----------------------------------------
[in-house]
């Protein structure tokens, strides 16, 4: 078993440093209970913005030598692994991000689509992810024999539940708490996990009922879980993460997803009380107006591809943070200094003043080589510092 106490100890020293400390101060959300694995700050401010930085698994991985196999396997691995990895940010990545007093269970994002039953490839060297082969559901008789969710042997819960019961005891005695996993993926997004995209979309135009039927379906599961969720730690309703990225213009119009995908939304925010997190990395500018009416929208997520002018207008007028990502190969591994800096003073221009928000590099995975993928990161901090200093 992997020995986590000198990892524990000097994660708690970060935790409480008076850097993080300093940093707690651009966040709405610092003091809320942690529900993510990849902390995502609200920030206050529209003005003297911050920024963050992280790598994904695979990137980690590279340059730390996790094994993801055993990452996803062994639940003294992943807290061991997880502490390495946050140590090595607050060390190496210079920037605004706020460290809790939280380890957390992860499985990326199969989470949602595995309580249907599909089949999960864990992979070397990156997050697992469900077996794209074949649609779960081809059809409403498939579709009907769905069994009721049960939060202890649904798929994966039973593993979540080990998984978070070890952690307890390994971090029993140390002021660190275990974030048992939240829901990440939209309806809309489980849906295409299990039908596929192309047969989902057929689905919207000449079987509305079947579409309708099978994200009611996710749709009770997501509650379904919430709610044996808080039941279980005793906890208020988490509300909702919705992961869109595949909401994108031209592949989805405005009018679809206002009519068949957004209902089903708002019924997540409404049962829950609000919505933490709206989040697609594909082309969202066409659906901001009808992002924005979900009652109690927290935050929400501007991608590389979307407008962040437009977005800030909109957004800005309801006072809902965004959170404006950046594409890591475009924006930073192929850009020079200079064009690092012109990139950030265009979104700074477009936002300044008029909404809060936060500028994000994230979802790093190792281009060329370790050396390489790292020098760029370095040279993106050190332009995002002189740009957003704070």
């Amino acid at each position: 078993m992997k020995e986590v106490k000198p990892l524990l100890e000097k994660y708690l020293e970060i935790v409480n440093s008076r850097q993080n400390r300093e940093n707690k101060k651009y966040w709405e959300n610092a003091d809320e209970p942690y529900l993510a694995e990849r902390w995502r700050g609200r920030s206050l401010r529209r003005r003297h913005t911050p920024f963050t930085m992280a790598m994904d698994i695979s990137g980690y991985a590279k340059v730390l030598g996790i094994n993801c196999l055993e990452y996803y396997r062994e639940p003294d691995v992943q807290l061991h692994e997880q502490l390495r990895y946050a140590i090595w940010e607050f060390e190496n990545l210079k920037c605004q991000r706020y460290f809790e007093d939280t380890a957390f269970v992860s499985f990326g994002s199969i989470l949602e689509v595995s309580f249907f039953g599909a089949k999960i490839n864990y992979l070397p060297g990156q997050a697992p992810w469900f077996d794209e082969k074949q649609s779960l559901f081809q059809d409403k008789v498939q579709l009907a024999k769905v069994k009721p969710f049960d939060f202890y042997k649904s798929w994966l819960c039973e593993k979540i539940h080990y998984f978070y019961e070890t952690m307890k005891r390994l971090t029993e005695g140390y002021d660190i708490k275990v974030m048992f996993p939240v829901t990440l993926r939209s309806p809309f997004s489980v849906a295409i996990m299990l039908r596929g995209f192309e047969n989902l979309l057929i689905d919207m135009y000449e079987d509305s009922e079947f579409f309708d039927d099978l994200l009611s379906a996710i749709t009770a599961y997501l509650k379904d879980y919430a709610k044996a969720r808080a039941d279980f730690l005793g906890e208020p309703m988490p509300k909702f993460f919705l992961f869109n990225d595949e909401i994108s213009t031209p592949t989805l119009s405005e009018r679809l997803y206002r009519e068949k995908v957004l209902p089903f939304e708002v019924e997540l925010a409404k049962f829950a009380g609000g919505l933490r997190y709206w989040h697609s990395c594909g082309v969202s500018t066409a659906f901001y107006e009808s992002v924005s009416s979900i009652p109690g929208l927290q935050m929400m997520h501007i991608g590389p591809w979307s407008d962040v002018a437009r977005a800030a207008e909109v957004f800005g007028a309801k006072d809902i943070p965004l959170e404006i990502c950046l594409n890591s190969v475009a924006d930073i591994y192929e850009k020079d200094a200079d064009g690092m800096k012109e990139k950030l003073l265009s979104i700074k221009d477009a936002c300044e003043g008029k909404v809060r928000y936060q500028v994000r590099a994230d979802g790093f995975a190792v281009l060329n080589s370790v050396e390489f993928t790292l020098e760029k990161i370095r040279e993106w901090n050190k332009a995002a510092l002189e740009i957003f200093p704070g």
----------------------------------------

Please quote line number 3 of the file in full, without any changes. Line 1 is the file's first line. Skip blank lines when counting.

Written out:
């Amino acid at each position: 078993m992997k020995e986590v106490k000198p990892l524990l100890e000097k994660y708690l020293e970060i935790v409480n440093s008076r850097q993080n400390r300093e940093n707690k101060k651009y966040w709405e959300n610092a003091d809320e209970p942690y529900l993510a694995e990849r902390w995502r700050g609200r920030s206050l401010r529209r003005r003297h913005t911050p920024f963050t930085m992280a790598m994904d698994i695979s990137g980690y991985a590279k340059v730390l030598g996790i094994n993801c196999l055993e990452y996803y396997r062994e639940p003294d691995v992943q807290l061991h692994e997880q502490l390495r990895y946050a140590i090595w940010e607050f060390e190496n990545l210079k920037c605004q991000r706020y460290f809790e007093d939280t380890a957390f269970v992860s499985f990326g994002s199969i989470l949602e689509v595995s309580f249907f039953g599909a089949k999960i490839n864990y992979l070397p060297g990156q997050a697992p992810w469900f077996d794209e082969k074949q649609s779960l559901f081809q059809d409403k008789v498939q579709l009907a024999k769905v069994k009721p969710f049960d939060f202890y042997k649904s798929w994966l819960c039973e593993k979540i539940h080990y998984f978070y019961e070890t952690m307890k005891r390994l971090t029993e005695g140390y002021d660190i708490k275990v974030m048992f996993p939240v829901t990440l993926r939209s309806p809309f997004s489980v849906a295409i996990m299990l039908r596929g995209f192309e047969n989902l979309l057929i689905d919207m135009y000449e079987d509305s009922e079947f579409f309708d039927d099978l994200l009611s379906a996710i749709t009770a599961y997501l509650k379904d879980y919430a709610k044996a969720r808080a039941d279980f730690l005793g906890e208020p309703m988490p509300k909702f993460f919705l992961f869109n990225d595949e909401i994108s213009t031209p592949t989805l119009s405005e009018r679809l997803y206002r009519e068949k995908v957004l209902p089903f939304e708002v019924e997540l925010a409404k049962f829950a009380g609000g919505l933490r997190y709206w989040h697609s990395c594909g082309v969202s500018t066409a659906f901001y107006e009808s992002v924005s009416s979900i009652p109690g929208l927290q935050m929400m997520h501007i991608g590389p591809w979307s407008d962040v002018a437009r977005a800030a207008e909109v957004f800005g007028a309801k006072d809902i943070p965004l959170e404006i990502c950046l594409n890591s190969v475009a924006d930073i591994y192929e850009k020079d200094a200079d064009g690092m800096k012109e990139k950030l003073l265009s979104i700074k221009d477009a936002c300044e003043g008029k909404v809060r928000y936060q500028v994000r590099a994230d979802g790093f995975a190792v281009l060329n080589s370790v050396e390489f993928t790292l020098e760029k990161i370095r040279e993106w901090n050190k332009a995002a510092l002189e740009i957003f200093p704070g």